“The French preferred to go to restaurants, now our time has come”, estimates a theater director

“Our time has come”, estimates Monday, October 11 on franceinfo the director and owner of many Parisian theaters Jean-Marc Dumontet. “For a very long time, the French preferred to go to restaurants. Now, since the fall, people have largely returned to our rooms.” In some private theaters in the capital, however, only 20% of the seats are occupied. In the regions, attendance fell by 30 to 40%, in particular due to a drop in subscriptions. “We must get out of this anxiety-provoking reasoning”, answers Jean-Marc Dumontet

franceinfo: Have you noticed a drop in attendance at theaters?

Jean-Marc Dumontet: IT’SObviously, attendance is a little less, but our rooms have reopened and things are going well. We do not have enough reservations in advance, but overall we see a movement emerging. People come back to the theater a lot. Normally, not all shows fill up. This is also the case today. Fortunately, the culture sector received a lot of support during the crisis. There are obviously shows that suffer but I believe that we must get out of this anxiety-provoking reasoning. There are shows that are working very hard at the moment. There was a tidal wave for Mylène Farmer last week. The Lion King has very strong reservations. Mom with Vanessa Paradis works very well.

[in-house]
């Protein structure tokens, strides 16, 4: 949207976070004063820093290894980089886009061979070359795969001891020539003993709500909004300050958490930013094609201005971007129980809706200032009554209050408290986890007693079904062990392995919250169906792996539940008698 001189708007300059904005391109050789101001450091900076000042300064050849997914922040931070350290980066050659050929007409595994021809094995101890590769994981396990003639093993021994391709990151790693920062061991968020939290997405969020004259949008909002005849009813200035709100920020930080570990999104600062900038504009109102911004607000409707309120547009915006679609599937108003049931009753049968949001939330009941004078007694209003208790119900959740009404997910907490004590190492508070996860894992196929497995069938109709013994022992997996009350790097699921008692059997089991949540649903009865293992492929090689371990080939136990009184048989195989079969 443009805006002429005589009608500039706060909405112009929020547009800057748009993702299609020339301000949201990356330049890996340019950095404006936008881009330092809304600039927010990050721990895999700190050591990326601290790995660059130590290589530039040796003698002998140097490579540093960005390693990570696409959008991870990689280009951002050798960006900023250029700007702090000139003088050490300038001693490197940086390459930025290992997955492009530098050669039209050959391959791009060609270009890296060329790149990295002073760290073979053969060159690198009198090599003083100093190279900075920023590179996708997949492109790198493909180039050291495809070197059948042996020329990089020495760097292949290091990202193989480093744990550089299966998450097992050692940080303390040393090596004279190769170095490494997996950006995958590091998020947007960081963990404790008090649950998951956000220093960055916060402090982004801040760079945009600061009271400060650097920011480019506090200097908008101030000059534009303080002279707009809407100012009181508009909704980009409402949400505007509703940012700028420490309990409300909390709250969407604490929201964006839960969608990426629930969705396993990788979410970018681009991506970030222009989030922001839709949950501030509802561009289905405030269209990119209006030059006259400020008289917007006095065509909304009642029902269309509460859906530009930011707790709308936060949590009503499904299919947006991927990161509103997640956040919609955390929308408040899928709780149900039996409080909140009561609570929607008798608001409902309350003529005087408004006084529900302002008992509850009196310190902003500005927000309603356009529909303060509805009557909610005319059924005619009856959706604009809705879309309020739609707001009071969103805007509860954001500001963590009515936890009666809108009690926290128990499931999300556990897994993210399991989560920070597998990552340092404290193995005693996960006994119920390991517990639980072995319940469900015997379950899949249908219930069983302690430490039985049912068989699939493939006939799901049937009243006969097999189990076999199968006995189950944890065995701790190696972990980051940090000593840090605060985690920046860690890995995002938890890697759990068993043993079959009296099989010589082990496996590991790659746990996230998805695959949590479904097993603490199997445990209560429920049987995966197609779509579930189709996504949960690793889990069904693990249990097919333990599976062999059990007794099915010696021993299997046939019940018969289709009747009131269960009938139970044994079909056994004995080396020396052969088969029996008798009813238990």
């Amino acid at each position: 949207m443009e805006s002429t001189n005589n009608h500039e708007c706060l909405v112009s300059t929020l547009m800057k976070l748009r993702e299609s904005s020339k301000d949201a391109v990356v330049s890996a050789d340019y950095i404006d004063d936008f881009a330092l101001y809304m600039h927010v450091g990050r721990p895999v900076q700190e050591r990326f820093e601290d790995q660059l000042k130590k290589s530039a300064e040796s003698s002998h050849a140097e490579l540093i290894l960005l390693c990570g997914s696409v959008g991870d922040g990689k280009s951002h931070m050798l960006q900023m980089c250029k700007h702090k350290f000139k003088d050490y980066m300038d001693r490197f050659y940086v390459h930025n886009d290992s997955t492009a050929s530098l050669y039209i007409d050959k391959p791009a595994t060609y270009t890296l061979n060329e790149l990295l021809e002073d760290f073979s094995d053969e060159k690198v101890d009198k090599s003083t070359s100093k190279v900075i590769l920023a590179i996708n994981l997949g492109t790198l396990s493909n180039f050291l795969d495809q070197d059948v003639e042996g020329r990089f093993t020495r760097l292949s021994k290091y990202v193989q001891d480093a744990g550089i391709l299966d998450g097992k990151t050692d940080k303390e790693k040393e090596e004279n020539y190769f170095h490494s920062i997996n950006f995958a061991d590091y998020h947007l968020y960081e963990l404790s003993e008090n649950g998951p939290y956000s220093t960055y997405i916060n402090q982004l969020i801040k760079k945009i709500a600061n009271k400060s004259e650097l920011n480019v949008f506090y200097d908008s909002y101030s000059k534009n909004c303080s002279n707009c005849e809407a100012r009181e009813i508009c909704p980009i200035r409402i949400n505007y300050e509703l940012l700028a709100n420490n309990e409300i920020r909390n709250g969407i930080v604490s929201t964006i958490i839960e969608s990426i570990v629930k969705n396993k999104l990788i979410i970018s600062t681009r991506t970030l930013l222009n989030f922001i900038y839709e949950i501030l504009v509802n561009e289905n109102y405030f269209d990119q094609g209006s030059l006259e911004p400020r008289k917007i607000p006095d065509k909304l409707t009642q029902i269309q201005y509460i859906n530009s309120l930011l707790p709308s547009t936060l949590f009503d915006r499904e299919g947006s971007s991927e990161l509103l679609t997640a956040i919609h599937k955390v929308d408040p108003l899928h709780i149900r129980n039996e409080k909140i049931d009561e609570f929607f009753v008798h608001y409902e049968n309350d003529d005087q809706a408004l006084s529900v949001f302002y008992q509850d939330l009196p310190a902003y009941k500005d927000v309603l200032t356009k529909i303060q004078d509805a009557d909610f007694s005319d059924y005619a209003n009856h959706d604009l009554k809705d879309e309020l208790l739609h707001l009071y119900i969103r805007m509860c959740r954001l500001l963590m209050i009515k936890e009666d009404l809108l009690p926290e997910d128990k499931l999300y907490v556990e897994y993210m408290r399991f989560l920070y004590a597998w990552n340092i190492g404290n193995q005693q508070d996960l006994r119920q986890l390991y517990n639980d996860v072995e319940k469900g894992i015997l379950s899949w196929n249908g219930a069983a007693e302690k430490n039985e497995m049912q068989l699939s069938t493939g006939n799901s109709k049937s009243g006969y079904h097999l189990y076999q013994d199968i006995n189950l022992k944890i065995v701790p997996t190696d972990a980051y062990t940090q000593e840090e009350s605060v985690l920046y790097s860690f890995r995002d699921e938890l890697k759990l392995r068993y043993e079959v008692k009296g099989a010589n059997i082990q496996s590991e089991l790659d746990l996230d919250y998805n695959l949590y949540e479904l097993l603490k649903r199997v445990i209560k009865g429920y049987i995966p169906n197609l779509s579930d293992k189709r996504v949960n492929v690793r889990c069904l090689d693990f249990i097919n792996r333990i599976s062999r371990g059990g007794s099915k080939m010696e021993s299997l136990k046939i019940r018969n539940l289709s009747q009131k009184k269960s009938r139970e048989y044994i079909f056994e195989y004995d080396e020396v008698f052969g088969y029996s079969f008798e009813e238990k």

Are you confident in the future of theaters?

You don’t just have to focus on the bad news. It must be seen that today, our time, in our theaters, has come. For a very long time, the French preferred to go out, go to restaurants, bars, the beach, go outside and see friends. Now, since the fall, and now that the new school year has passed, people are largely finding our rooms.

Do smaller, more confidential plays run an additional risk?

People choose shows based on their appeal to them. At the end of September, we started Simone Veil, the fights of a brazen with Cristiana Reali. It was at a time when we did not have a headliner, but the quality of this show means that there is a snowball effect and an extraordinary word-of-mouth that is being created. operate. Our reservation figures are exploding. We must never forget this logic. It is up to us, men and women of the theater, to know how to create these privileged moments to arouse desire. Even though we are having a little difficult times at the moment, I have no doubts about the sustainability of our shows because there is no change of habit. We live and we offer the viewer a unique experience.

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